Kokoro Connect is pretty much done. There are still four episodes to go, but those won't be seen until the end of March through the middle of April, as they're all Blu-ray extras. A tricky plan indeed, Japan. You're forcing us to buy all these discs just to finish the show!
For now, though, it's time to bury the hatchet on Kokoro Connect, and dig up our interests once the snow has fallen and we've begun to thaw. Kokoro Connect certainly was a surprising piece -- I never expected the concept to pan out beyond the first arc. How did the whole series stand up, though?
Read on after the jump.
In these last few episodes (11-13), we contended with the bulk of the age-changing arc. Heartseed #2 appeared and decided to mess with everybody, causing everybody but Taichi to age backwards at some point in time between noon and 5pm. It was up to Taichi to keep it secret and protect everyone.
Well, you know that all goes. Good guys can never keep their mouth shut.
Part of the side effect of becoming your younger self is that all those memories of that age come flooding back. Yui's rape memories come back. Nagase shows more of herself as a young child, trying to make her mother happy. Aoki suddenly has a relationship crisis when he realizes that Yui looks almost exactly like the girl he dated years ago. The arc unfolded a lot of Aoki's storyline, giving him some level of background, even though he remains the least-developed character in the show. The arc also gave a nice sense of closure and completeness to Nagase's troubled life, finally making her and her mother happy.
The final disc-based arc looks like it will tackle the love triangle between Nagase, Inaba, and Taichi. While we wait for that, though, let's look back at the whole of the series.
Kokoro Connect came into our lives as a gimmick supposedly stretched out into an entire 13-episode concept. The characters had to contend with the difficulties of body swapping, followed by emotional outbursts, and finally the de-aging arc.
The arc nature of the show is one of my biggest detractions. There was a very clean delineation between each story arc, with the only continuity between them being the club members' relationship drama. That's an inherent trait of light novels -- each book is meant to complete the circuit, and if you want to keep following those characters, then pick up the next title. And that's perfectly alright. But when you transfer to a different medium, such as anime, you need to be aware of those flaws and find a way to fix them. An easy solution may have been to roll one issue right into the next, but there would never be a release of tension, and one could argue the characters would go insane after dealing with Heartseed's constant manipulation.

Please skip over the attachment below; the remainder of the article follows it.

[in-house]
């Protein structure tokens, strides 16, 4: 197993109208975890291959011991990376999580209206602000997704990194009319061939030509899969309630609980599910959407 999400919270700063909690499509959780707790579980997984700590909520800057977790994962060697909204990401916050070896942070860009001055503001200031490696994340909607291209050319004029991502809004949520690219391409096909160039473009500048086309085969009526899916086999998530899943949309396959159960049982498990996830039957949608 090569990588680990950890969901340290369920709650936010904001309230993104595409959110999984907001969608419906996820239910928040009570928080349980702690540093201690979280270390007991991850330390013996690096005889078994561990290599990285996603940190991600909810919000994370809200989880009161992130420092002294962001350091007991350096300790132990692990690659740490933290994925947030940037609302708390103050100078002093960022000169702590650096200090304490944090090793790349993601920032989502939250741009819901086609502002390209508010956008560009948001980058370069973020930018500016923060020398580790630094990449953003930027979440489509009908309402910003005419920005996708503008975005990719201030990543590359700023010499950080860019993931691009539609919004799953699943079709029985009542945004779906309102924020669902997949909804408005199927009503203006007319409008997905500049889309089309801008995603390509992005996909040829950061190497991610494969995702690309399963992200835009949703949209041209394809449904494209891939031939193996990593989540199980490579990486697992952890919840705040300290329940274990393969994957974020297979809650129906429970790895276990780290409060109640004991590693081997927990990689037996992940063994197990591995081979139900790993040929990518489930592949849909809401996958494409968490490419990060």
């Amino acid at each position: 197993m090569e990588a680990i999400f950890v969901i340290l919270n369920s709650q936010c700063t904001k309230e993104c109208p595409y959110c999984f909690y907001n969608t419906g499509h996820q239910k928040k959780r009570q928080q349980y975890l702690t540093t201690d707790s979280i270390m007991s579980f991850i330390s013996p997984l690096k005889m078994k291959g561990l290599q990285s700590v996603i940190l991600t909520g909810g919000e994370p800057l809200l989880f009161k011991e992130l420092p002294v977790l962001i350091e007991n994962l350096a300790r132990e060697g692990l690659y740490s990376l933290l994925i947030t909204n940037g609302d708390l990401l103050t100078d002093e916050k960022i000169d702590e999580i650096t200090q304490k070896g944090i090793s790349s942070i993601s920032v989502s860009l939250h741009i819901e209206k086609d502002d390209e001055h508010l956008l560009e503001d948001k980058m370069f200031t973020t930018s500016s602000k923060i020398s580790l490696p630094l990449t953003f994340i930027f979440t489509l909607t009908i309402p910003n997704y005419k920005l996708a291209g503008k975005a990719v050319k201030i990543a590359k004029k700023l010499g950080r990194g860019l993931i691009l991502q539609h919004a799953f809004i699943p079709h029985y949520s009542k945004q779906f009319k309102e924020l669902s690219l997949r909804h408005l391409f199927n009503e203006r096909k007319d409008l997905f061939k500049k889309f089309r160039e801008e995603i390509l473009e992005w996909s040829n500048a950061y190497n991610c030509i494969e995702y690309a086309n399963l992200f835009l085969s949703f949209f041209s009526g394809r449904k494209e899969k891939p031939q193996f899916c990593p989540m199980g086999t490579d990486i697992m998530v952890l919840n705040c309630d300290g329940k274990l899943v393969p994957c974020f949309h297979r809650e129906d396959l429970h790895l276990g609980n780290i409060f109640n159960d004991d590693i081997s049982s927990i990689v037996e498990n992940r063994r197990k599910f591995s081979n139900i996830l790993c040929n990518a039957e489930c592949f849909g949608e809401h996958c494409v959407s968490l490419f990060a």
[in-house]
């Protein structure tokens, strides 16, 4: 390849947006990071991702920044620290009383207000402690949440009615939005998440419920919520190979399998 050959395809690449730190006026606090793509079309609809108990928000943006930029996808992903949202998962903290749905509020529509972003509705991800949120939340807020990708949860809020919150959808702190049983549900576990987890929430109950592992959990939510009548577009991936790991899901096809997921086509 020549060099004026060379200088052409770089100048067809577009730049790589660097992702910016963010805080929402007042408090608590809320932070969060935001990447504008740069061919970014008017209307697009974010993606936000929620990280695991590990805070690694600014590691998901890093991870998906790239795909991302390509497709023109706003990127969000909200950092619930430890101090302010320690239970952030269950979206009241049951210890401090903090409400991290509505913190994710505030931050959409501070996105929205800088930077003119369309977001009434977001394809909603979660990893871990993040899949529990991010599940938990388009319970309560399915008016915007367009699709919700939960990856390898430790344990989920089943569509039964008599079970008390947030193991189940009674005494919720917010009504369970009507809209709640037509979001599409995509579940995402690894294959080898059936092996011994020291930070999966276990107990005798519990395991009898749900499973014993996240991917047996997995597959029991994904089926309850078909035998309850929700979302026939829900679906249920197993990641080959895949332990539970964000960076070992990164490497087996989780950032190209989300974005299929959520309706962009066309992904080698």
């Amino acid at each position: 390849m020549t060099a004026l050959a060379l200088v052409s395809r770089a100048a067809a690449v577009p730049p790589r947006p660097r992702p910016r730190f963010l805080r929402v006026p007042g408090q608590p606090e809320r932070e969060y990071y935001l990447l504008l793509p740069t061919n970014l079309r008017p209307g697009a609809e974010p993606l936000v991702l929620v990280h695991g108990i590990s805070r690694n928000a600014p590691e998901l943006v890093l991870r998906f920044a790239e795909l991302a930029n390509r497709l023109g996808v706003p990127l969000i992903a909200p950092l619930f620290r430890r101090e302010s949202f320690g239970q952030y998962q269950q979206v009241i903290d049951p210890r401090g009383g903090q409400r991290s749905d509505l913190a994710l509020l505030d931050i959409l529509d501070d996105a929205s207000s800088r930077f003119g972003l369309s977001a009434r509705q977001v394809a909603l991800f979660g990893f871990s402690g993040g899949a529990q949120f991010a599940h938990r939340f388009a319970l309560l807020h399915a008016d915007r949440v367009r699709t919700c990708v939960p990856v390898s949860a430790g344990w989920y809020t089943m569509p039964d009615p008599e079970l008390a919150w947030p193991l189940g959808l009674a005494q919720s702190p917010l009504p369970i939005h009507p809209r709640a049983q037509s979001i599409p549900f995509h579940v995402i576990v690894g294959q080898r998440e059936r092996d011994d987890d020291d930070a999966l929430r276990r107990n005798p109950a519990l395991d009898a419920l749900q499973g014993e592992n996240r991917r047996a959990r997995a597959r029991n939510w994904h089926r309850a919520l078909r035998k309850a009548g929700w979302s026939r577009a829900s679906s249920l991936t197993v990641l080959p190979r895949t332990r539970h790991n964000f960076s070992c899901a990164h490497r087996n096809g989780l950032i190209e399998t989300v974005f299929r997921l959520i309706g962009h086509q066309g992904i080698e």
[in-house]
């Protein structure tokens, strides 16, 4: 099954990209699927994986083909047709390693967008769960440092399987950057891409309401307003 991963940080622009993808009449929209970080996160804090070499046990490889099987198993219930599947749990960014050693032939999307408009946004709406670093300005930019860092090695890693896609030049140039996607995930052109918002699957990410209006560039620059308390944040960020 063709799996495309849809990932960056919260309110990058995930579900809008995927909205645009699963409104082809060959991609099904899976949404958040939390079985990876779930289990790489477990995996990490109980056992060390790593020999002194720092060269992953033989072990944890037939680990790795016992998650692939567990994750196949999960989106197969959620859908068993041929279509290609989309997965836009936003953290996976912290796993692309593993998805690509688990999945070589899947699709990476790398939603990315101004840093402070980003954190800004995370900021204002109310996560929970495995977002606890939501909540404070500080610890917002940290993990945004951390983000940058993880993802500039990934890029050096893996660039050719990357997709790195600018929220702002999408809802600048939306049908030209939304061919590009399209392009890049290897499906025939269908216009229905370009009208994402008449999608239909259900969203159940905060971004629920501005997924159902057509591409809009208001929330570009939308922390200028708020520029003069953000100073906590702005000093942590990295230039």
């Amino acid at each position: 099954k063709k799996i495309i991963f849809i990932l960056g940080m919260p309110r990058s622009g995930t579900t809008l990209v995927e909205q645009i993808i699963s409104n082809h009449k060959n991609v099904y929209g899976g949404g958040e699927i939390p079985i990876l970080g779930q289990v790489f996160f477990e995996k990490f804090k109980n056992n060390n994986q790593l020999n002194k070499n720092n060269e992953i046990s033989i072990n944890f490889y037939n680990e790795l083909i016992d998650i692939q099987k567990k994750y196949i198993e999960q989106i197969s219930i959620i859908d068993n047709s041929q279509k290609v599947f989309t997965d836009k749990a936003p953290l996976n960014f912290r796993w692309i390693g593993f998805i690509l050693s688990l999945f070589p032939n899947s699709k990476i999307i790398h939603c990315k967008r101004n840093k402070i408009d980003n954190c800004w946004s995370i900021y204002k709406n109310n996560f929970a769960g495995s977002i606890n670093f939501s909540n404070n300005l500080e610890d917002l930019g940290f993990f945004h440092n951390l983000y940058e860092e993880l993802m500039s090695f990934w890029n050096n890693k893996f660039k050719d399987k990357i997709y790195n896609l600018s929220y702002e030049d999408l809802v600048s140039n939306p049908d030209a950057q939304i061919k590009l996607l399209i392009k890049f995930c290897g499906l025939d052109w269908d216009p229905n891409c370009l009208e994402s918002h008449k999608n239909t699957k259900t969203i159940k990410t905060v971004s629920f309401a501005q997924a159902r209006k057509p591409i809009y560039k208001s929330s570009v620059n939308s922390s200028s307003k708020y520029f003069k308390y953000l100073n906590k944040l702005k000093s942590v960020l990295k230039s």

Even with all that, each arc was really well-told. There was a healthy mix of character and relationship development along with the plot, and it all felt natural. Sure, everybody fell for Taichi like dominoes, but their reasoning isn't wholly unfounded: he's likable, he tries to solve your problems, and he's selfless. The rivalry between Inaba and Nagase is a bit strange, but that conflict will take center stage in this next arc, so I will reserve my judgement on the two of them.
The show had some really nice art, albeit K-On! in nature. The character designs didn't push any boundaries, with each character easy to guess from looking at them, and instead the artistic energy focused on providing clean key-frames and solid in-betweening work. I have to imagine that Kokoro Connect ran into some budgetary issues, because as the show approached the latter third, they began stretching out key frames for as long as possible, bringing back sudden flashbacks of Beck: Mongolian Chop Squad. I appreciate that the team didn't choose to sacrifice artistic quality and stretched things in an unobtrusive manner.
Kokoro Connect falls into unusual territory for me: it was a good show, no bones about it. I watched it regularly, week to week, and genuinely looked forward to each episode, so I could see how the resolve it -- and to see if Inaba won out in the Taichi battle. But at the same time, it didn't reach me so deeply and profoundly that I will champion it. I enjoyed it, but it was for the revelation of what happened next, not the lasting quality of the show and its premise. I will recommend Kokoro Connect to anyone who asks for something to watch, but I would have a hard time sitting down to watch it again. Rather, I would be more interested in putting down money for the light novels to see the story in a different format.
From other sites around the web